The Pros and Cons of Domain Whois Privacy
Yesterday I registered a new domain name at my registrar, but forgot to enable Whois Privacy for it. And today, I started getting all kinds of telemarketing phone calls, spam emails and texts. I have registered hundreds of domains over the years, but I have never experienced this much spam over a single domain registration.
I had close to 50 spam emails, texts, and telemarketing calls from various web development and SEO “companies.” I don’t see how any law-abiding, respectable company can use these shady methods for getting new customers.
As soon as I figured out what was causing this, I turned on Whois Privacy, and the spam and telemarketing stopped almost immediately.
You may not know, but when you register a domain name at a registrar like GoDaddy or Namecheap, your personal information becomes accessible to anyone that does a simple Whois lookup. But it’s not your registrar’s fault; all registrars have to follow the same rules as ICANN has established. By pulling a Whois lookup report of new domain registrations, these spammers can get the registrant’s full name, address, email and phone number. With list in hand, spammers will then mass email or auto-dial a bunch of new domain owners. This is a spammer’s dream!
Pros of Domain Whois Privacy
- Simply for privacy reasons. If you are not using your business information, then you will have to use your personal information.
- Hide your personal information from spammers and scammers.
- For business reasons. Say you have competitors who are trying to gather competitive intelligence on your business, you may want to hide what domains or websites you own.
- Whois Privacy can be instantly turned on or off.
Cons of Domain Whois Privacy
- Depending on the registrar, you may have to pay for Whois Privacy service. There are some registrars that provide free Whois Privacy.
- By enabling Whois Privacy on a domain, you technically give up ownership of the domain as long as you are hiding your personal information. The reason for this is because according to ICANN, whoever is listed as the Whois registrant becomes the rightful owner. When Whois Privacy is enabled, your registrar uses their own business information as Whois info.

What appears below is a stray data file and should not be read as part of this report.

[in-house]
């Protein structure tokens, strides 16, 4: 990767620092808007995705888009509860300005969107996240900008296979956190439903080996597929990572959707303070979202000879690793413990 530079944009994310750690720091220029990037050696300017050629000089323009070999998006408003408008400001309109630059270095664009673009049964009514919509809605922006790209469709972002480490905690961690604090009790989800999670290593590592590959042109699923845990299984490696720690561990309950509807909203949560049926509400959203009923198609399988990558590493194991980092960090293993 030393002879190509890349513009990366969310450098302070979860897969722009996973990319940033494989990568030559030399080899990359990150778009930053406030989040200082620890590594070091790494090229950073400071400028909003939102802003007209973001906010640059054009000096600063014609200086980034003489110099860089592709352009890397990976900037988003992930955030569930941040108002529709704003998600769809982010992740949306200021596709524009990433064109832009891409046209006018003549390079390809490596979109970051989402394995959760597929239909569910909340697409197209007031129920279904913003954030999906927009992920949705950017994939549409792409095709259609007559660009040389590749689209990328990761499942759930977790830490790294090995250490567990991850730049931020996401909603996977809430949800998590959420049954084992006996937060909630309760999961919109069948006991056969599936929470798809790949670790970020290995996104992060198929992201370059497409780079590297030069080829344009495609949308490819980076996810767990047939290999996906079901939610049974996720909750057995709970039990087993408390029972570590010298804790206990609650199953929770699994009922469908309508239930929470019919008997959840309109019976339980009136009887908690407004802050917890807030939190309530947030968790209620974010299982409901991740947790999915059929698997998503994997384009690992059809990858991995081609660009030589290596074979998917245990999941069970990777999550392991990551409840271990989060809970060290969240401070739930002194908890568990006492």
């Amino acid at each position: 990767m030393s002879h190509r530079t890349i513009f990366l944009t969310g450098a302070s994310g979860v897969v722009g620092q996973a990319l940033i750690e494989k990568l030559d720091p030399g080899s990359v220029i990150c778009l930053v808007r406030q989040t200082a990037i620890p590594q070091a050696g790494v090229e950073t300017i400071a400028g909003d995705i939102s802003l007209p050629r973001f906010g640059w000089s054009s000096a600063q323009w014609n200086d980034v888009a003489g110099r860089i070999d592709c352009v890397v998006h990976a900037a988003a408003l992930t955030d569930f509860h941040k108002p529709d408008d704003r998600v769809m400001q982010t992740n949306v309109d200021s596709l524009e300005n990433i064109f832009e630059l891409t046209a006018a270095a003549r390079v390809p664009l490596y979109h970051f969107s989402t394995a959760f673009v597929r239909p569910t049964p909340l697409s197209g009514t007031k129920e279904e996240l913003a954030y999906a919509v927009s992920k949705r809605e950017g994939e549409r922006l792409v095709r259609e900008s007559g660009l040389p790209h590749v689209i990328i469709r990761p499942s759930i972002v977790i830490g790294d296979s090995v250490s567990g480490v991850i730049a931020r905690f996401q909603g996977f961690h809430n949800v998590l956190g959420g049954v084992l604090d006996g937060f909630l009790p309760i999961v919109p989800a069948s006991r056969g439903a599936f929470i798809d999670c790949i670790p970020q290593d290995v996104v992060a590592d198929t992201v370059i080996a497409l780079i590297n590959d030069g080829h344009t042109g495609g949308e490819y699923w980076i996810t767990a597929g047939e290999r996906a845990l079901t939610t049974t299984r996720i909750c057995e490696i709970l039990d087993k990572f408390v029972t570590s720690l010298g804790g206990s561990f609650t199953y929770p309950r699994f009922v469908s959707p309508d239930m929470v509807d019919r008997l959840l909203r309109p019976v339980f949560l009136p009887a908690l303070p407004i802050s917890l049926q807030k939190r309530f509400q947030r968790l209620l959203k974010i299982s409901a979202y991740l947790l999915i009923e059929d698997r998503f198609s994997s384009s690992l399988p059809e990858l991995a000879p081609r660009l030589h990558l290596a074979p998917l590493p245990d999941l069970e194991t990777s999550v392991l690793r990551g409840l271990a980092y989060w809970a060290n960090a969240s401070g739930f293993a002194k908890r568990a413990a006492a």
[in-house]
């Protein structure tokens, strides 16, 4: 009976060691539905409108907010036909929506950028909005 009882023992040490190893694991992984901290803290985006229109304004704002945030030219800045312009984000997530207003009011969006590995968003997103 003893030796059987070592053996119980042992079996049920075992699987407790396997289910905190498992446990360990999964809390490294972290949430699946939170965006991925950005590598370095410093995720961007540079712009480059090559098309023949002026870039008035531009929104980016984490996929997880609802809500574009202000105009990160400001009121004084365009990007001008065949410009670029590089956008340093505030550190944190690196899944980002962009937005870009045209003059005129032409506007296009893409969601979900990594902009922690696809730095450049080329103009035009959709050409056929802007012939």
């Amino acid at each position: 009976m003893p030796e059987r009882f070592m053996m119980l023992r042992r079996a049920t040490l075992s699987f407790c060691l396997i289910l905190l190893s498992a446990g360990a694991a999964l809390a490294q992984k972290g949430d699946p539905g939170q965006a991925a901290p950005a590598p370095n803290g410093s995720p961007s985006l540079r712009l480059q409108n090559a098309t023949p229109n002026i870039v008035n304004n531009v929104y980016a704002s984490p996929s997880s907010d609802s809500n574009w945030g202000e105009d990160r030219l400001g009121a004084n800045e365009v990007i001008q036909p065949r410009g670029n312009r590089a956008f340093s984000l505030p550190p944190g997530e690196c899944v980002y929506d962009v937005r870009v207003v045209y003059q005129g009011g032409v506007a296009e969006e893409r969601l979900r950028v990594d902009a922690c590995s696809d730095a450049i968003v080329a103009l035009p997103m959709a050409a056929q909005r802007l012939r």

- This doesn’t apply to most people, but according to some domain investors, they do not want to hide their contact information so the buyer can easily inquire. I personally do not understand their view point because you can still receive forwarded emails with Whois Privacy turned on.
Should You Use Whois Privacy?
I think the answer depends on your situation. If you own a business and can use your business contact information, then privacy shouldn’t be much of a concern for you. And if you’re a domainer with specific reasons for not wanting to hide your contact information, then you probably don’t care for Whois Privacy.
The only small concern I have with Whois Privacy is the ownership thing. But honestly, I’m not too worried considering I use a well-known accredited registrar based in the US. Also, unless you’re breaking the law somehow or someone else has legal rights to your domain, you have nothing to worry about. As a US citizen you have a legal process you can use in case you ever need to get a domain back that was stolen or unlawfully taken from you.
Want to know which domain registrars offer free Whois Privacy? Check out this domain registrar comparison.